Sure, you can pick up a mobile controller and use your existing phone, but then you’re draining the battery on your daily driver, or potentially getting interrupted mid-game by an incoming phone call or text message.
What phone to use?
Being a reviewer, I do have a number of phones just kicking around. At first, I was going to use a RedMagic phone due to its cooling but then I remembered I still had a Razer Phone 2 kicking around (thanks Alex!). As it’s also slightly older, I thought it would be a good test for recycling it into an Xbox Cloud Gaming handheld console. If you don’t have an extra phone laying around, you can even pick up something like the Moto G Stylus 5G for under $180.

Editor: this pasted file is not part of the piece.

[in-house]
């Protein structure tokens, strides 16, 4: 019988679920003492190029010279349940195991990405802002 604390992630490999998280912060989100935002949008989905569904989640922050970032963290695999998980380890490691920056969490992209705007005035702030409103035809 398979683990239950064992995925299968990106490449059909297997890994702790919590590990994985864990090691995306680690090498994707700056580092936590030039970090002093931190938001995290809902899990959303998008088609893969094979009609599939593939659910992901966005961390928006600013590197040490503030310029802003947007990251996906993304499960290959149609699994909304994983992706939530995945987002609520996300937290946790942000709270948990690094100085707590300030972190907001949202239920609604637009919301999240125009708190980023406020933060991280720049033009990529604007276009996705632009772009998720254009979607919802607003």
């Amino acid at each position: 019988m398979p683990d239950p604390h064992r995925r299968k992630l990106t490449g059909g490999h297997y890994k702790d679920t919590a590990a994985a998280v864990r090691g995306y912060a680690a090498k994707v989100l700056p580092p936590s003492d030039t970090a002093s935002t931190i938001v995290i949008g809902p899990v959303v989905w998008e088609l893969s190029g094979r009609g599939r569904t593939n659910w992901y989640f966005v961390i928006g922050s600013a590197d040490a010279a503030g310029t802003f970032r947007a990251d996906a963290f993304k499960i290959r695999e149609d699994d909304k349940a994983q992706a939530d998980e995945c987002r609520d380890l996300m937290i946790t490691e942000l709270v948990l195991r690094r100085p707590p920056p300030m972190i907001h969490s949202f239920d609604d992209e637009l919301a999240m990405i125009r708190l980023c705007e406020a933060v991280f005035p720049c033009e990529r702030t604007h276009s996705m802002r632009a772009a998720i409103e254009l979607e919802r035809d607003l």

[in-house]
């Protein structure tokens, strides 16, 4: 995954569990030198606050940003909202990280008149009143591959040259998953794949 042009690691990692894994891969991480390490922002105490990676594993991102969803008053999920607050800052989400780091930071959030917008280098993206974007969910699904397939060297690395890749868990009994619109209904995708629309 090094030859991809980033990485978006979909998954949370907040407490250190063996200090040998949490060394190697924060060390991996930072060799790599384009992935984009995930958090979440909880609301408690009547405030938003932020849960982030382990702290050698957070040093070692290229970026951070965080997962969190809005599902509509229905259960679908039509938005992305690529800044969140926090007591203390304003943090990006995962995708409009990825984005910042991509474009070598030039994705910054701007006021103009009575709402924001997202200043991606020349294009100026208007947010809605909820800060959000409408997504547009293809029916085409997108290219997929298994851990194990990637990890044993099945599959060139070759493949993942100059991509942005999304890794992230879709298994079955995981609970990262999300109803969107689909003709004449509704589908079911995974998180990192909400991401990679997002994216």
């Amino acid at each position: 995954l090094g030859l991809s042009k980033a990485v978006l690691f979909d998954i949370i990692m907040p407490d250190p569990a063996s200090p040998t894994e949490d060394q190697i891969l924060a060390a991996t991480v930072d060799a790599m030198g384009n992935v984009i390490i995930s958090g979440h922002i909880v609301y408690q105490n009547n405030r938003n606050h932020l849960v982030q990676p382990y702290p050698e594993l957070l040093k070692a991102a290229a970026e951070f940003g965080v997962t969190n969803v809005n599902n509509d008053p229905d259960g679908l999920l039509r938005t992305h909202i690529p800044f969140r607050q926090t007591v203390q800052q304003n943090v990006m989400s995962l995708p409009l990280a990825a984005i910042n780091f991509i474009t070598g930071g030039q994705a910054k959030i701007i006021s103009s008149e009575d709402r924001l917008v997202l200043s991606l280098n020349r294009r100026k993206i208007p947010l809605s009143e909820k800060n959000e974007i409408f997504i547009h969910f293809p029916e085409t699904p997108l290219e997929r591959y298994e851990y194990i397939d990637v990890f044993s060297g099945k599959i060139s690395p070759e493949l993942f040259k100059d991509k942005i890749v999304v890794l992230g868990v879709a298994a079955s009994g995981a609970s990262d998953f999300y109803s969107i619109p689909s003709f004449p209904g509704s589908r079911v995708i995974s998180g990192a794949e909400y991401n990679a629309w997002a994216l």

On that note, any phone with Bluetooth will work with Bluetooth-enabled split controllers, but I prefer the USB-C split controllers so in that case, you’ll need one with a bottom USB-C port. The Razer Phone 2 is another solid choice as it has two front-facing speakers with Dolby Atmos support, one along the top and one on the bottom, which when used in landscape mode make for great audio. The 5.72-inch IGZO 2560×1440 display with 120Hz refresh rate and 16:9 aspect ratio makes it a great device for this as well. Newer phones have wider aspect ratios and I often find this causes black bars on the right and left side of the phone while playing most games, resulting in a less immersive experience.